International Volunteer Day is a chance for individual volunteers, communities and organizations to promote their contributions to development at the local, national and international levels. By combining UN support with a grassroots mandate, International Volunteer Day is a unique opportunity for people and volunteer-involving organizations to work with government agencies, non-profit institutions, community groups, academia and the private sector.

Praxis Greece

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Celebrating International Volunteer Day 2012 with Art
Volunteering for Water – a Poster Art Exhibition to mark this year’s IVD 5th of December 2012, Colombo, Sri Lanka A poster art exhibition, “Volunteering for Water” and an award ceremony was held to mark the International Volunteer Day (IVD) 2012. Organized by the United Nations Volunteers (UNV) Sri Lanka and the United Nations Communication Group together with two schools in Colombo, the event brought together more than 1700 young artists island-wide to identify the importance of volunteering and water for sustainable development. The celebration was graced by the Hon. Minister of Social Services, Mr. Felix Perera. The United Nations Resident Coordinator in Sri Lanka Mr. Subinay Nandy and UNDP Country Director Razina Bilgrami were also among the distinguished guests. Judged based on their creative, conceptual and artistic qualities, T. D. A. Bometh Dissanayaka’s entry won the award under junior category (age 6-10) while H. P. Ishani Vidurangana displayed her artistic superiority winning the award in the intermediate category (age 7-11). H. R. Chaturi Lakshini was selected the best entry for the senior category (age 17 and above). During the celebration, another 77 out of the 1700 paintings sent for the art competition from all over the country were commended by a judging panel composed of professional artists, as well as experts on water and volunteering. The commended artists were awarded prizes and certificates for the energy and vibrancy they put into the paintings. These creative pieces were showcased in the exhibition organized by UNV and United Nations Communications Group at the Disaster Management Centre prior to the awards ceremony. Using their visual impressions, the paintings on display spoke of the central theme and crossed the boundaries of language in highlighting the importance of volunteering for water. In his speech the United Nations Resident Coordinator in Sri Lanka, Mr. Subinay Nandy emphasized the importance of volunteerism for sustainable development stating that “Sustainable development projects can be large-scale and multi-sectoral, or small-scale initiatives. Volunteering action within these initiatives can go a long way in making a meaningful impact”. The Minister of Social Services also highlighted the importance of the tradition of volunteering in Sri Lanka, encouraging all to take examples from the event to contribute to the country’s development. “From the villages to the cities, Sri Lankans have always placed a very high importance on volunteering. We saw this not only during tragedies like the tsunami but also in the day to day activities of the people. By highlighting the importance of volunteering in a forum such as this, we hope that every citizen of Sri Lanka, young and old, continues to value volunteerism” he said. This event was primarily organized by over 60 volunteers, their contribution involved in organizing, coordinating technical handling, video productions and performances. This was a story of volunteerism not only to celebrate an important day but a way of sustaining the idea of volunteering for a cause throughout the year.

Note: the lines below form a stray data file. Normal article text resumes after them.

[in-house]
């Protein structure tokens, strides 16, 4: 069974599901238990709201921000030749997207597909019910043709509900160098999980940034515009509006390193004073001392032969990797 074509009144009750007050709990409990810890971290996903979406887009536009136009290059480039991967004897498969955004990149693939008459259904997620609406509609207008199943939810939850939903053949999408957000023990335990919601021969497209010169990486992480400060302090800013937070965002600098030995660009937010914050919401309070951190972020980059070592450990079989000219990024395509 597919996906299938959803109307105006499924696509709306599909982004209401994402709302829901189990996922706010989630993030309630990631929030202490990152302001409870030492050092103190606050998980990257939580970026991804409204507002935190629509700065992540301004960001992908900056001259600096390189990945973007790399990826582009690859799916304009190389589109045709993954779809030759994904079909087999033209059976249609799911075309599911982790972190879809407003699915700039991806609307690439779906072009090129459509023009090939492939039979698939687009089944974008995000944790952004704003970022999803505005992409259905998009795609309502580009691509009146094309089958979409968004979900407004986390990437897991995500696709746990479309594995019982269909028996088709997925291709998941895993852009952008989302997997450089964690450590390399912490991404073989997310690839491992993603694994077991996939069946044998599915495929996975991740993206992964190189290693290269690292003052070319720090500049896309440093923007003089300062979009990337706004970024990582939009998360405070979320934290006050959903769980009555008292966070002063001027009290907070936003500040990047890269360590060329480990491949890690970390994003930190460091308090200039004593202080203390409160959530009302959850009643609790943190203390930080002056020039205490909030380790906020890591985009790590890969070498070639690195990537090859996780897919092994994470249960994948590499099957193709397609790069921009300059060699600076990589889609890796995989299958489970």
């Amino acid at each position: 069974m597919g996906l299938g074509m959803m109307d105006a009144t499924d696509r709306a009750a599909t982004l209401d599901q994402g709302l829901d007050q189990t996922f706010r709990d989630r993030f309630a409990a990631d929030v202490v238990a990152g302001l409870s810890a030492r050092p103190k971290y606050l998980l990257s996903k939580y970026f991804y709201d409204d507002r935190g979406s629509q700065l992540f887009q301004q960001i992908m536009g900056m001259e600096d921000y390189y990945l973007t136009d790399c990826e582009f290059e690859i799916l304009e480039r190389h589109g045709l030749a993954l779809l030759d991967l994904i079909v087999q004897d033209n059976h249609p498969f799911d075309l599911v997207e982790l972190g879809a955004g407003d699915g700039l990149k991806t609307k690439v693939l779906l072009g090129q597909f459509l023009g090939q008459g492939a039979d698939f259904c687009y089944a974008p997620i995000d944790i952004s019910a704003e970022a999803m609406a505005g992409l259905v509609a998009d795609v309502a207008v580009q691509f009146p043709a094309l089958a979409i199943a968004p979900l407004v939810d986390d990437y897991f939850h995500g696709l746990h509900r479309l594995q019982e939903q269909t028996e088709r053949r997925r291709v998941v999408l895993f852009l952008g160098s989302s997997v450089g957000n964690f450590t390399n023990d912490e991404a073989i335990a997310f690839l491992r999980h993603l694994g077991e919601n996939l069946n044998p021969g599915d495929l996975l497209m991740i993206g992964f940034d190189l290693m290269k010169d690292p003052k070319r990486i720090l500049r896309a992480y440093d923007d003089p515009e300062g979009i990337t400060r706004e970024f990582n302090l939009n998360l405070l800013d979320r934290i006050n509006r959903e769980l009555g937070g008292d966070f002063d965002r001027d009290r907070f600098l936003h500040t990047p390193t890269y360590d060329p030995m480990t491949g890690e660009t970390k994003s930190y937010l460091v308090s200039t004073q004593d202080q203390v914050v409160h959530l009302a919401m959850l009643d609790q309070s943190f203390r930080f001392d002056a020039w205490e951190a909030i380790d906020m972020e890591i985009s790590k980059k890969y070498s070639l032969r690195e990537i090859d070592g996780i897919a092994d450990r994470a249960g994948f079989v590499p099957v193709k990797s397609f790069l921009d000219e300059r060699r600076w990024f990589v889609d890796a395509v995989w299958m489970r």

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Improving the lives of disabled people in China. The Zheng Weining Charity Foundation supports and promotes opportunities for people with disability in China. Our project is about developing opportunities for volunteers to work with disabled people in education, employment, welfare and self development. Our volunteers give their time and expertise to create a model for inclusive social and enterprise development. There are an estimated 85 million people with disability in China and, as the gap between rich and poor widens, they are often the most excluded from education and employment. The Foundation is supported by the whole profits from social enterprises run for and by disabled people and volunteers make a huge contribution to the lives of many people.